February 9, 2018
No, there is no typo in the headline of this article. I believe that because of the referendum in the UK and the election results in the US, many international students will walk away from both countries and consider others, like Australia, Canada, and China for their undergraduate and graduate educations. Already there are signs that Indian students, looking for stability and a pathway to employment after graduation, are seeking alternatives to studying in the UK and US.
In his most recent book, Thank You for Being Late, the New York Times columnist Thomas Friedman quotes Lin Wells, who teaches strategy at the National Defense University and who describes three ways of looking at problems: inside the box, outside the box, and thinking without a box.
This article is my attempt to look at future international student recruiting without a box. My recommendation begins with a call to international college and university deans and recruiters to begin now to strategically plan for recruiting international students.
The following suggestions may help:
Research new opportunities.
Read everything you can on the geopolitical and economic changes taking place around the world because, sooner or later, these changes will impact international student mobility. My research includes reading The Economist, Ian Bremmer’s column in Time magazine, The Financial Times, and the New York Times. I also recommend reading The Australian Financial Review, Khaleej Times, The Times of India, China Post, Toronto Globe and Mail, Japan Times, and China Daily.
After reading, connect the dots. What did you learn that could be applied to your planning for next year’s recruiting program? For example, how will China’s geostrategic plans to challenge US leadership in the Philippines, Thailand, and Malaysia impact your school’s future recruiting in that part of the world? Beijing’s footprint in the region is growing fast. A more assertive China, Russia, and Iran stand in stark contrast to the inward looking politics of Europe and the US. America has become the single biggest source of international uncertainty and ambivalence, and that includes international student enrollment regulations.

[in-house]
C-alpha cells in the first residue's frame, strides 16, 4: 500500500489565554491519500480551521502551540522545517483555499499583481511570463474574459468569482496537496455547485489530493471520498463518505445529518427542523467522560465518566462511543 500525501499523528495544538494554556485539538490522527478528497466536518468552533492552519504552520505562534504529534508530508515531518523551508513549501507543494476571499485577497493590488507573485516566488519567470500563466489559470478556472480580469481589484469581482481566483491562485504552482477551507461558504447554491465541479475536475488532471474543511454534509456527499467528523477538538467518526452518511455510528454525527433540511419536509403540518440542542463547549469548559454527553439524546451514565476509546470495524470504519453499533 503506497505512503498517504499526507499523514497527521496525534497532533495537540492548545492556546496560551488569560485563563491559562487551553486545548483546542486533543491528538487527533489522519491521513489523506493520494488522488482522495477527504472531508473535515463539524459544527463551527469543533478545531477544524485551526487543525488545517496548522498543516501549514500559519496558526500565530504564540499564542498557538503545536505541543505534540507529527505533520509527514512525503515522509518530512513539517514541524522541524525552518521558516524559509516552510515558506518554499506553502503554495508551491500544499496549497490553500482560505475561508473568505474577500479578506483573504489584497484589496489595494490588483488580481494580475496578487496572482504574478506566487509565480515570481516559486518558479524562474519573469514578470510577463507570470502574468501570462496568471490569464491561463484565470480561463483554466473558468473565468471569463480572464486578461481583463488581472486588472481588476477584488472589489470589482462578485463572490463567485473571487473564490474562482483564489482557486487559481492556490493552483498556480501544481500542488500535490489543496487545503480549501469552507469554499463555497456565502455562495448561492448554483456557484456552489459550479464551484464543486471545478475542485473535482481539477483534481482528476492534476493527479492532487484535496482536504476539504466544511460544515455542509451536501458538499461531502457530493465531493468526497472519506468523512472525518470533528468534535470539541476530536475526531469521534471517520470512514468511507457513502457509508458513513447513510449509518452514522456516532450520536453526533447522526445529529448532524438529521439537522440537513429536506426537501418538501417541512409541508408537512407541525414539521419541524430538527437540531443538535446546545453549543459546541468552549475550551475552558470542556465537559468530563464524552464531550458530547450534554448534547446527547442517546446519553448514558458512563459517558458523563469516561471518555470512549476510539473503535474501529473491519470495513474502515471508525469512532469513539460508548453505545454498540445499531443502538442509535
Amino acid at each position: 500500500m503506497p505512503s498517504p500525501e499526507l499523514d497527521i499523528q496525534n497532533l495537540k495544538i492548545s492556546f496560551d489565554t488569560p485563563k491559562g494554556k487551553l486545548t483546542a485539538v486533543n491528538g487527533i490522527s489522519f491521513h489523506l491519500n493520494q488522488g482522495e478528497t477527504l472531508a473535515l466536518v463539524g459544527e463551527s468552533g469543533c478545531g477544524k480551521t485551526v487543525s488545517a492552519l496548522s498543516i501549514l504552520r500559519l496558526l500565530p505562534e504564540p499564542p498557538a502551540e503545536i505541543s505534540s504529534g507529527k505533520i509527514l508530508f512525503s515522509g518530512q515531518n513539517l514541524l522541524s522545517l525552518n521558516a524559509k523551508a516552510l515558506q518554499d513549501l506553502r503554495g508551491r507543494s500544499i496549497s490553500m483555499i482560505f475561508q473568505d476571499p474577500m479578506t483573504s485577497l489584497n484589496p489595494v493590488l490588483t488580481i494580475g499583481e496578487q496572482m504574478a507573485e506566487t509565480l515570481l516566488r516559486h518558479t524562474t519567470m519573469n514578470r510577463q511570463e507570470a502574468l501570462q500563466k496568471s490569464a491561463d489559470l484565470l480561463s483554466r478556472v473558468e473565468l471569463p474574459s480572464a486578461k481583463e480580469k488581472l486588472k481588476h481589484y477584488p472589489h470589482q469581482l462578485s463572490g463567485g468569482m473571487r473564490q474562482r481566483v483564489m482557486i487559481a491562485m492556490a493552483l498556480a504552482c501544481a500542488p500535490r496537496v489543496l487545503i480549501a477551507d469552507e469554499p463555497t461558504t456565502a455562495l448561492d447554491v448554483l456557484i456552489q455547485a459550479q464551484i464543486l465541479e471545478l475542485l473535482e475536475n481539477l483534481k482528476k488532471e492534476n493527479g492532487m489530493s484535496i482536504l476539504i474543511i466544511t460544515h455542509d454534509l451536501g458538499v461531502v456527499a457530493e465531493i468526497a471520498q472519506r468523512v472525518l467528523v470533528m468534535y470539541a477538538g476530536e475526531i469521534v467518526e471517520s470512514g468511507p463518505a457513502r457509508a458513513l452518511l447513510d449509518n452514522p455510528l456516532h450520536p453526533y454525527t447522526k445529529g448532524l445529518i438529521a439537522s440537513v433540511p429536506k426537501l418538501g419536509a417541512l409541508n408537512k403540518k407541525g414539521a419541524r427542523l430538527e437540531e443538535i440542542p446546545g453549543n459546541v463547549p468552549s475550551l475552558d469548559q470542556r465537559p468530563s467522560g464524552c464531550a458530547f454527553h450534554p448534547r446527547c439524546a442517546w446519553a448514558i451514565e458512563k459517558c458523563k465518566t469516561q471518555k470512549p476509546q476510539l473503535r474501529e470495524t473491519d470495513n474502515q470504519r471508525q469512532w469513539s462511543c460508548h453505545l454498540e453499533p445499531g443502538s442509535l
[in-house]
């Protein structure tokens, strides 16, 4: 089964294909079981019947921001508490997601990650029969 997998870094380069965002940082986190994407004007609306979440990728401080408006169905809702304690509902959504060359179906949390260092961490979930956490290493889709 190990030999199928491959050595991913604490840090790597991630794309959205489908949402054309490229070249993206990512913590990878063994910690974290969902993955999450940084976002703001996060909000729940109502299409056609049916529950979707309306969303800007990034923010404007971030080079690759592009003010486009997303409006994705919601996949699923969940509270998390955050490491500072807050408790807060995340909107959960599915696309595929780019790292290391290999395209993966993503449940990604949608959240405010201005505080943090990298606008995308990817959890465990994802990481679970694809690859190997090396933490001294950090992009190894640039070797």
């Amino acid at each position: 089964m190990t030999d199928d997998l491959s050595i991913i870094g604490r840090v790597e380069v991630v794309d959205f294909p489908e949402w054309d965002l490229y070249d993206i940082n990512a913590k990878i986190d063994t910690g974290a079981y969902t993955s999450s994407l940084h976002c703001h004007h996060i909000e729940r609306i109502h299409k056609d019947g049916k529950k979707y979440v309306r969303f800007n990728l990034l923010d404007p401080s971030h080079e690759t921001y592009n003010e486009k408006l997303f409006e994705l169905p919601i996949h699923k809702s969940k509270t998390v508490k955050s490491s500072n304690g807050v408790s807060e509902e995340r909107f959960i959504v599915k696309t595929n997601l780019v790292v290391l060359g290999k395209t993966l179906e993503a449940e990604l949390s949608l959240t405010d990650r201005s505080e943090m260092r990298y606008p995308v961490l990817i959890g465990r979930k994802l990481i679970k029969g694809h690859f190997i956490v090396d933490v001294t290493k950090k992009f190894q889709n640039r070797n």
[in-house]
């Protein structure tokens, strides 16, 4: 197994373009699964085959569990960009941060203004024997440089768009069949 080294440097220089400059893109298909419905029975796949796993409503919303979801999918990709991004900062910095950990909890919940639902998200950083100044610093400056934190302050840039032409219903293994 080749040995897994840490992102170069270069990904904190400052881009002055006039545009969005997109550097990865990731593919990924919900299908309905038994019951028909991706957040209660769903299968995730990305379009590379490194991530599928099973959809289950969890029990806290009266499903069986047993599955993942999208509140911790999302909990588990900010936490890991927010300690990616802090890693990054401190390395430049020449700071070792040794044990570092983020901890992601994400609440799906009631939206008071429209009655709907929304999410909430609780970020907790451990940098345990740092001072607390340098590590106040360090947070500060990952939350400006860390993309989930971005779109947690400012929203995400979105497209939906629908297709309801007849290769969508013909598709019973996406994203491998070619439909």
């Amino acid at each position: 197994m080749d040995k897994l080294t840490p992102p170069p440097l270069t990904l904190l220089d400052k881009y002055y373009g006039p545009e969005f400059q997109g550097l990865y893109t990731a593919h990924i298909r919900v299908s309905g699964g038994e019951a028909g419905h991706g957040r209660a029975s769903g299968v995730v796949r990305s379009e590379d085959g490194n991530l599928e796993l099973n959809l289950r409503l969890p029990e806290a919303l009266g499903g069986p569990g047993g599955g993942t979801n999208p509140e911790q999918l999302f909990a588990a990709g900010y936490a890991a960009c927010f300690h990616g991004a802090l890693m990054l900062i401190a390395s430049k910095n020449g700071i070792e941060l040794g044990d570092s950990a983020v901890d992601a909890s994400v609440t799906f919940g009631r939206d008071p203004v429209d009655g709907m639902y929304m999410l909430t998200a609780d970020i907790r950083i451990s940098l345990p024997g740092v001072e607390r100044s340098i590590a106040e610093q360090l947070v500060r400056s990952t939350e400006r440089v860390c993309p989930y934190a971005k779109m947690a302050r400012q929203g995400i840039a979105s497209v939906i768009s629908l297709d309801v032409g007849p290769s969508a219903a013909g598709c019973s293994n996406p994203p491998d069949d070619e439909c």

What impact will the one billion mobile phone users in Africa have on your school’s online recruiting practices?
In the Middle East, the influence and rise of Iran and the political and economic uncertainty in Saudi Arabia will certainly change where you recruit in the region.
Review all your current articulation agreements and affiliations.
Can you strengthen these agreements? Two plus two programs? Combined degrees? Study abroad and summer programs? Online collaboration? Take a fresh look at the international partners you already have.
Meet with faculty with international contacts.
Are there international faculty contacts that could be explored for potential collaboration? Many professors attend international conferences. Can you provide them with information so they can begin a dialogue with their colleagues?
Based on your research, select two or three new countries for recruitment. I am a big believer in using big data and predictive analytics to guide strategic decisions. But I also believe in the value of getting information from real people. Send a recruiter to explore the possibilities in the new recruiting countries before making a financial commitment.
An agile and open mind, married with a pragmatic approach to international student recruitment, based on research, should be the cornerstone of all future international recruiting plans. Being ready to move on a dime and change your college or university’s strategic international plan requires an openness to a new way of thinking. Often this means a culture change from the way your school previously recruited international students to being ready to first recognize new recruitment opportunities and then implement effective and efficient changes to your school’s benefit.
This is not the time to rehearse a new way of thinking. In many colleges and universities traditional recruiting is often a management tool, not a tool for understanding the changing new world order that will influence politics, economics, and student mobility. The tranquilizing drug of last year’s enrollment statistics will have no relevance in the future.
Change permeates nearly every facet of life. The dark alchemy of disruption and unpredictability in international student recruiting demands a new way of thinking and planning.
The landscape and legacy of thinking without a box may serve you well. So think without a box and see what happens.